Our studies on expression, characterization and in vitro activity of NogoR1 and PirB suggest novel roles for NogoA signaling in embryonic NSCs/NPs survival pathways through Rho and Shp1/2. Through these NSC studies an understanding of signaling pathways that control NSC/NP survival and proliferation is emerging. An interesting question for future studies is to evaluate the roles of NogoA and other signaling pathways in regulating NSCs in vivo and how they may be involved in disease states such as neurodevelopmental disorders and oligodendrogliomas [80-83].
We thank Dr. Motoichi Kurisawa from the Institute of Bioengineering and nanotechnology, Singapore for providing the hydrogel, and Dr. Alyson Fournier and Dr. Philip Baker for providing us with necessary Nogo and CSPG receptor (PTP) constructs for this study. We would like to acknowledge Dr. Carlos Ibanez and team for carefully editing the manuscript. We also thank the Biological Resource Centre for maintenance of mice. This work was funded by Agency for Science, Technology and Research, Singapore. The funders had no role in study design, data collection and analysis, decision to publish, or preparation of the manuscript.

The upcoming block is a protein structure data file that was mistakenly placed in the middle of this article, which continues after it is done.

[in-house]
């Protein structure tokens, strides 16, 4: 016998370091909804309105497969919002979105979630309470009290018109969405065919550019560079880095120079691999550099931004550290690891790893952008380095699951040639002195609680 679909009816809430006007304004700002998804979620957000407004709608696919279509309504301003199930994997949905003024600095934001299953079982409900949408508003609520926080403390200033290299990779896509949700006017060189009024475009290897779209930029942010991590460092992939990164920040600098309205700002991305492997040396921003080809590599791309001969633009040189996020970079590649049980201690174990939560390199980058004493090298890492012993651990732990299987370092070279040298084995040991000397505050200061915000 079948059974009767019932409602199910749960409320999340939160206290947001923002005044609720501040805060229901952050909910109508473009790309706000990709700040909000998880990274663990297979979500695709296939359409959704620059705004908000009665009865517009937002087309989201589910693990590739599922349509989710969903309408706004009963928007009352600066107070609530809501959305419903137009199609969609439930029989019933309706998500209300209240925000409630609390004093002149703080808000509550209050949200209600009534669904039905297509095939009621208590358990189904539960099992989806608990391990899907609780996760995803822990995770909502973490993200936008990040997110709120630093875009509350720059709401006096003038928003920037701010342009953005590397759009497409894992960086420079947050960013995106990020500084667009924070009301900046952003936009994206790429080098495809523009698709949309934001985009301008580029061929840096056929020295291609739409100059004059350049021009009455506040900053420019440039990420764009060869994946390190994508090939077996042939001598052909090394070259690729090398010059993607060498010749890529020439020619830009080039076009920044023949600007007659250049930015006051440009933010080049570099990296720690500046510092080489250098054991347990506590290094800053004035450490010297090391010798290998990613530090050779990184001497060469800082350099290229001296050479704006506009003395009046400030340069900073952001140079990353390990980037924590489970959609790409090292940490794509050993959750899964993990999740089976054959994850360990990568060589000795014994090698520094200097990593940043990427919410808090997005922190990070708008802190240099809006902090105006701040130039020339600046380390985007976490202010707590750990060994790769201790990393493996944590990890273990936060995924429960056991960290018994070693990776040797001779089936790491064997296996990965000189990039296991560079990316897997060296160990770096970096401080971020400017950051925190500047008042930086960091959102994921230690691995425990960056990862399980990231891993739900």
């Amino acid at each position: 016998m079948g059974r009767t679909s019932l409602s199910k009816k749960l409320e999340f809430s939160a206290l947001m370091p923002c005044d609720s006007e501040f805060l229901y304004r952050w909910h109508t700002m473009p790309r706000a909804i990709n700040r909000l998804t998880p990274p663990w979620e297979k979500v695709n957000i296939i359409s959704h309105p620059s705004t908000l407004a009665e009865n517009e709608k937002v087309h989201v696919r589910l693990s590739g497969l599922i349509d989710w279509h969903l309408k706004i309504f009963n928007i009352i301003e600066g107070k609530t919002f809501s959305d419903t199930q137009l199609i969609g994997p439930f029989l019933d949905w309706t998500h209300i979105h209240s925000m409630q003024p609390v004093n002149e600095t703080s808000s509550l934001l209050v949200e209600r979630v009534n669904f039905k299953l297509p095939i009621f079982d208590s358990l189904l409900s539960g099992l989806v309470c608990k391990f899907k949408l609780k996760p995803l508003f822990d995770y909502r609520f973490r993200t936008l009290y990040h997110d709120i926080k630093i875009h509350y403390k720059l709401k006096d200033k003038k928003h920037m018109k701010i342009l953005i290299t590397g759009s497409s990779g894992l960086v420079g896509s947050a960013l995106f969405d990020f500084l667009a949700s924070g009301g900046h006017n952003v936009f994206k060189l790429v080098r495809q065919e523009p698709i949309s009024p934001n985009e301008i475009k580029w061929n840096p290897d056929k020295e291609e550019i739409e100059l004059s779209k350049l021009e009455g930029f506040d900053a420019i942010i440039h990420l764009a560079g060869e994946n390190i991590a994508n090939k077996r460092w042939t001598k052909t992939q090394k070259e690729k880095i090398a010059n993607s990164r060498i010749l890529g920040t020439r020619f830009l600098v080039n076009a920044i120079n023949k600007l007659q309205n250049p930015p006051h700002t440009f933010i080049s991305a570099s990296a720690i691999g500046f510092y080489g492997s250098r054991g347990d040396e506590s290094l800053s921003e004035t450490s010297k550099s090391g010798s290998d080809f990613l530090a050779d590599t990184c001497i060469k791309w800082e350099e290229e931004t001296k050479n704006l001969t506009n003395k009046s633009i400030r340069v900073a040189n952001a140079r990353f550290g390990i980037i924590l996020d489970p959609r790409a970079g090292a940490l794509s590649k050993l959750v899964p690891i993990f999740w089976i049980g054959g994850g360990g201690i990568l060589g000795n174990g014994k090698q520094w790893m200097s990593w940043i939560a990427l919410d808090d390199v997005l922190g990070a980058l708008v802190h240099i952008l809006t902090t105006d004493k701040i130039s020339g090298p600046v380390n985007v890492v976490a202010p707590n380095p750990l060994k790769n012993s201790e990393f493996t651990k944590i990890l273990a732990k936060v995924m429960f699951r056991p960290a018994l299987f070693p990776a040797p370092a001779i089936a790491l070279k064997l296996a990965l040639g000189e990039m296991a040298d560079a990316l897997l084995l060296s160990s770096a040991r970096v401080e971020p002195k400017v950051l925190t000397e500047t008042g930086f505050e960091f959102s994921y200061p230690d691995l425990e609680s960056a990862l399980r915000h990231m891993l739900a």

S.R.: manuscript writing, conception and design, collection and/or assembly of data, and data analysis and interpretation; F.Y.: collection and/or assembly of data; Y.H.Y. and S.H.: provision of tools and collection and/or assembly of data; G.S.D.: data analysis and interpretation; S.A.: manuscript writing, conception and design, data analysis and interpretation, and final approval of manuscript.
Disclosure of Potential Conflicts of Interests
The authors indicate no potential conflicts of interest.